This smart device transforms your phone into a real speed radar.
Miha Uhan was a baseball player and former member of the Slovenian national team. Turns out, he was also quite the Maker and entrepreneur. Having been around the game for quite some time, he realized that despite advancements in technology, pitching speeds are still measured using traditional radar guns and jotted down with a pen and paper. That was until now.
Meet SCOUTEE, the world’s first smart radar which uses your smartphone to record speed, capture video, save and analyze pitch parameters, monitor progress, and share results. The solution itself, which is much more convenient, compact and reliable than its conventional counterparts, is comprised of two parts: a hardware device and an accompanying mobile app.
The gadget, which is no larger than a bar of soap, can be easily placed on a tripod, clipped onto a fence, held in your hand, and even snapped onto your phone with a small magnet sticker. Once situated, its built-in Doppler radar technology can measure the speed of the ball and relay the data over to the mobile app via Bluetooth. From there, you can select pitch type, location and result right from on screen. The data is also saved so that you can keep tabs on your progress over time. What’s more, it even records video with pitch data overlay, making it super easy to share your talent with friends, coaches and scouts — ideal for creating those college recruiting videos!
As a former pitcher, Uhan was aware of how imperative it is for young players to protect their arms and train responsibility, so he insisted on including a customizable “pitch limit warning” feature that alerts a user whenever they’ve exceed their count. Additionally, SCOUTEE can be an invaluable tool for coaches to keep track of their players’ performance and stats.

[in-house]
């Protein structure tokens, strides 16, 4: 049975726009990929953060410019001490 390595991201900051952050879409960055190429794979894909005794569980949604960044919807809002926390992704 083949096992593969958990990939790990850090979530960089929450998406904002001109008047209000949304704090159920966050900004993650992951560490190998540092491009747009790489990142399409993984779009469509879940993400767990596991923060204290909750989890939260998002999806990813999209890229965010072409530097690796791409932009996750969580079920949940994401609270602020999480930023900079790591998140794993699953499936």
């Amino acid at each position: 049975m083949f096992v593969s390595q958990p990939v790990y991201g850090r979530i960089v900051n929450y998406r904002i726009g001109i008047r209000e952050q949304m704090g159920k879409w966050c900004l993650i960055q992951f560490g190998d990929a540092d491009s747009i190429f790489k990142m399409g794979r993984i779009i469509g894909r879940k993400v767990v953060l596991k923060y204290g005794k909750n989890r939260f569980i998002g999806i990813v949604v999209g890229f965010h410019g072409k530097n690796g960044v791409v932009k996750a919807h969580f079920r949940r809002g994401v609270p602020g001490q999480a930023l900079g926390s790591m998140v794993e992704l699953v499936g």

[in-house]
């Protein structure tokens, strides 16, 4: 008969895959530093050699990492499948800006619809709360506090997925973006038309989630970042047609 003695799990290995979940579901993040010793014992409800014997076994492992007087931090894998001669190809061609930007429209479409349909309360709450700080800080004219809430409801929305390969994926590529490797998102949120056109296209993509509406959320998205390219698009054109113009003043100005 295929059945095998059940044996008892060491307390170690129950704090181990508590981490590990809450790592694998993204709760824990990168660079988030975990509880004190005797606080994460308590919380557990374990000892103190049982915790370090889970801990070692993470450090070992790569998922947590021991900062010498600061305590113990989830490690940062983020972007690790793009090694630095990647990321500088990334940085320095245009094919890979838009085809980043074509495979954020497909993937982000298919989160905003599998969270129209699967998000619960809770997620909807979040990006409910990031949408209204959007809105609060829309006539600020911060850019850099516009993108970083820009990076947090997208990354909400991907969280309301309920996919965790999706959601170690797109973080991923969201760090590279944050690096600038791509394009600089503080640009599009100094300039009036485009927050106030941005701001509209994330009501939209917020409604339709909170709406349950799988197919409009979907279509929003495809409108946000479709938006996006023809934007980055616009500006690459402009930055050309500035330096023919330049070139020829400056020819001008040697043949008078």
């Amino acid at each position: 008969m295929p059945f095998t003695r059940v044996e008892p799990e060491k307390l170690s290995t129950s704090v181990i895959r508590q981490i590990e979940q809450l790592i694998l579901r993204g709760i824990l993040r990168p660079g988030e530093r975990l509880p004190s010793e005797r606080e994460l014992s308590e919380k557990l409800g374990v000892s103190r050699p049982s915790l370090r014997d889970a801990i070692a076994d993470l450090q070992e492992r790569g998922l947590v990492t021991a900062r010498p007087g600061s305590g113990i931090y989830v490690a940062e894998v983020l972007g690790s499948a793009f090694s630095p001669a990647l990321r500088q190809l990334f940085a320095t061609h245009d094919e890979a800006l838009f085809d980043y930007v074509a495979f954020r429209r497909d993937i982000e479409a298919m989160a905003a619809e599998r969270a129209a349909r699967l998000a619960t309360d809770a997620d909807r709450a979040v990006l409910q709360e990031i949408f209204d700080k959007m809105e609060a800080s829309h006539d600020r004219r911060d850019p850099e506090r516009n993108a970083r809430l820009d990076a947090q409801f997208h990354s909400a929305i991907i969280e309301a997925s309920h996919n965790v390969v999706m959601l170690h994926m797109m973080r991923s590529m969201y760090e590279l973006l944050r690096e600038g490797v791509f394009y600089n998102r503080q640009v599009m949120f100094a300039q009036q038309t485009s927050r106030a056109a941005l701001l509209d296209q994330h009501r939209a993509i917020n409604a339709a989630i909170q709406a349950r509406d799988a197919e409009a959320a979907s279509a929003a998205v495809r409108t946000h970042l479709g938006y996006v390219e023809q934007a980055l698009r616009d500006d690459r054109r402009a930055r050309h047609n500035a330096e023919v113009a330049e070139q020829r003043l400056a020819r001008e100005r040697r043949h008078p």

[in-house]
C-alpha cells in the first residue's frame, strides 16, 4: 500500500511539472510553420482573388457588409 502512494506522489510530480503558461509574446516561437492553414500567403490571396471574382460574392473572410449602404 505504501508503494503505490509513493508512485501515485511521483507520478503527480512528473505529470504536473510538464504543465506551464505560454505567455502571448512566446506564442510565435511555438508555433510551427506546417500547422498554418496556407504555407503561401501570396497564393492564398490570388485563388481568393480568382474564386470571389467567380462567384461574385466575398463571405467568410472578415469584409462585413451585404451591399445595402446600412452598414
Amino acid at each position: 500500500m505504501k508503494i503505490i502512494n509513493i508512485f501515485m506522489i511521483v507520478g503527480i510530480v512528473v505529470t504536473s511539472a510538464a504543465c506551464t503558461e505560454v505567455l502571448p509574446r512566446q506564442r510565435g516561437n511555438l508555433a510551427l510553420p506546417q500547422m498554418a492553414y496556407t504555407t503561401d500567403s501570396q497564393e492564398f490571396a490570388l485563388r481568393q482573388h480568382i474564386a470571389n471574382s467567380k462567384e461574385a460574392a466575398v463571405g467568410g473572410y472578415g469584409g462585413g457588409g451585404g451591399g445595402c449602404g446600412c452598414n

The device is equipped with a pair of ARM Cortex MCUs — one tasked with communication, the other for running its Digital Signal Processing (DSP) algorithms — along with Bluetooth Low Energy connectivity, a range of up to 130 feet, an accuracy of +1/-1 mph, and a battery life of six hours with continuous use.
“Over multiple development phases we evolved the radar and processing part of the product dramatically. We started with simple of-the-shelf Doppler radar sensor combined with simple low-cost speed detection processing in our first working prototype. But to meet the final range and accuracy demands of the product we ended up with high-performance Doppler radar transceiver together with high-gain low-noise IF amplifying stages,” its creators reveal.